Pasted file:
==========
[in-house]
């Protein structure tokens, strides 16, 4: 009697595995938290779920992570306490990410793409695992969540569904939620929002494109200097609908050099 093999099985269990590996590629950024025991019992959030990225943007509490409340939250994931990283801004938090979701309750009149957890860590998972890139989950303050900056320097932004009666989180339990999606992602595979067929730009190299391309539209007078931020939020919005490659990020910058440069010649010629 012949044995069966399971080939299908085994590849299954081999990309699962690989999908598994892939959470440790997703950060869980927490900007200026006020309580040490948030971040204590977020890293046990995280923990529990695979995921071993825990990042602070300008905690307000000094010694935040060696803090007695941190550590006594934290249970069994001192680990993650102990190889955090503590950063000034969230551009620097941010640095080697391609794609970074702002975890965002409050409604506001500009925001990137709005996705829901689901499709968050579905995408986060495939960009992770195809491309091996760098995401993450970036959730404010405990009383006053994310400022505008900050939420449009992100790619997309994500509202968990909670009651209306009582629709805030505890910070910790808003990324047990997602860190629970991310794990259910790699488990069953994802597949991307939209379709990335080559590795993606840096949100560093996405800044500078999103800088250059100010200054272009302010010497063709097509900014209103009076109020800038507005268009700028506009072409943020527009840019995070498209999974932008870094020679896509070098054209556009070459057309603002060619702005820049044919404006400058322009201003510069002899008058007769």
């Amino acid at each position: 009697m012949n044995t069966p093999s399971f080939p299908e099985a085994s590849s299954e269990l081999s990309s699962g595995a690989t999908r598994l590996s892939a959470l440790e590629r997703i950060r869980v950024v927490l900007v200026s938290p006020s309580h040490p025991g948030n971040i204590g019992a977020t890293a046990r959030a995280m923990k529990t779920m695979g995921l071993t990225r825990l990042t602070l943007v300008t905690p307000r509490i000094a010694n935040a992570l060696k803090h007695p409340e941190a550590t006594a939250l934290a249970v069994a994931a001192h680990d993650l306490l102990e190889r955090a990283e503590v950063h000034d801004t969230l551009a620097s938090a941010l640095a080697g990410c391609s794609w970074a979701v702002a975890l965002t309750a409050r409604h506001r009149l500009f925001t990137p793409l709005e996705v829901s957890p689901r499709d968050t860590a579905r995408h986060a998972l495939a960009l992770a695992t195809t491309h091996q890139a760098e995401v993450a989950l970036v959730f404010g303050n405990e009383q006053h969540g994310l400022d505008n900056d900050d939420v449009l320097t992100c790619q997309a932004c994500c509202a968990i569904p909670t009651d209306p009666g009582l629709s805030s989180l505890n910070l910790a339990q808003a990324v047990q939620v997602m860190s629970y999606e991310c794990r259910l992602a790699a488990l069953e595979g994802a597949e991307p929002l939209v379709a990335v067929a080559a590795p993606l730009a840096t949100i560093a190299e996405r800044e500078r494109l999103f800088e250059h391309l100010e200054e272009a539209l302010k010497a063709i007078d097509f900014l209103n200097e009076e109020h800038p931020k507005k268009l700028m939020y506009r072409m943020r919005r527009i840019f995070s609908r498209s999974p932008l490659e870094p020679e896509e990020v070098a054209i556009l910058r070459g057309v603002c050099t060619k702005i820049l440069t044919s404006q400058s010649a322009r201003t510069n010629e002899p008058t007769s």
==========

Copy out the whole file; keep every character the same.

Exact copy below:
[in-house]
């Protein structure tokens, strides 16, 4: 009697595995938290779920992570306490990410793409695992969540569904939620929002494109200097609908050099 093999099985269990590996590629950024025991019992959030990225943007509490409340939250994931990283801004938090979701309750009149957890860590998972890139989950303050900056320097932004009666989180339990999606992602595979067929730009190299391309539209007078931020939020919005490659990020910058440069010649010629 012949044995069966399971080939299908085994590849299954081999990309699962690989999908598994892939959470440790997703950060869980927490900007200026006020309580040490948030971040204590977020890293046990995280923990529990695979995921071993825990990042602070300008905690307000000094010694935040060696803090007695941190550590006594934290249970069994001192680990993650102990190889955090503590950063000034969230551009620097941010640095080697391609794609970074702002975890965002409050409604506001500009925001990137709005996705829901689901499709968050579905995408986060495939960009992770195809491309091996760098995401993450970036959730404010405990009383006053994310400022505008900050939420449009992100790619997309994500509202968990909670009651209306009582629709805030505890910070910790808003990324047990997602860190629970991310794990259910790699488990069953994802597949991307939209379709990335080559590795993606840096949100560093996405800044500078999103800088250059100010200054272009302010010497063709097509900014209103009076109020800038507005268009700028506009072409943020527009840019995070498209999974932008870094020679896509070098054209556009070459057309603002060619702005820049044919404006400058322009201003510069002899008058007769």
């Amino acid at each position: 009697m012949n044995t069966p093999s399971f080939p299908e099985a085994s590849s299954e269990l081999s990309s699962g595995a690989t999908r598994l590996s892939a959470l440790e590629r997703i950060r869980v950024v927490l900007v200026s938290p006020s309580h040490p025991g948030n971040i204590g019992a977020t890293a046990r959030a995280m923990k529990t779920m695979g995921l071993t990225r825990l990042t602070l943007v300008t905690p307000r509490i000094a010694n935040a992570l060696k803090h007695p409340e941190a550590t006594a939250l934290a249970v069994a994931a001192h680990d993650l306490l102990e190889r955090a990283e503590v950063h000034d801004t969230l551009a620097s938090a941010l640095a080697g990410c391609s794609w970074a979701v702002a975890l965002t309750a409050r409604h506001r009149l500009f925001t990137p793409l709005e996705v829901s957890p689901r499709d968050t860590a579905r995408h986060a998972l495939a960009l992770a695992t195809t491309h091996q890139a760098e995401v993450a989950l970036v959730f404010g303050n405990e009383q006053h969540g994310l400022d505008n900056d900050d939420v449009l320097t992100c790619q997309a932004c994500c509202a968990i569904p909670t009651d209306p009666g009582l629709s805030s989180l505890n910070l910790a339990q808003a990324v047990q939620v997602m860190s629970y999606e991310c794990r259910l992602a790699a488990l069953e595979g994802a597949e991307p929002l939209v379709a990335v067929a080559a590795p993606l730009a840096t949100i560093a190299e996405r800044e500078r494109l999103f800088e250059h391309l100010e200054e272009a539209l302010k010497a063709i007078d097509f900014l209103n200097e009076e109020h800038p931020k507005k268009l700028m939020y506009r072409m943020r919005r527009i840019f995070s609908r498209s999974p932008l490659e870094p020679e896509e990020v070098a054209i556009l910058r070459g057309v603002c050099t060619k702005i820049l440069t044919s404006q400058s010649a322009r201003t510069n010629e002899p008058t007769s």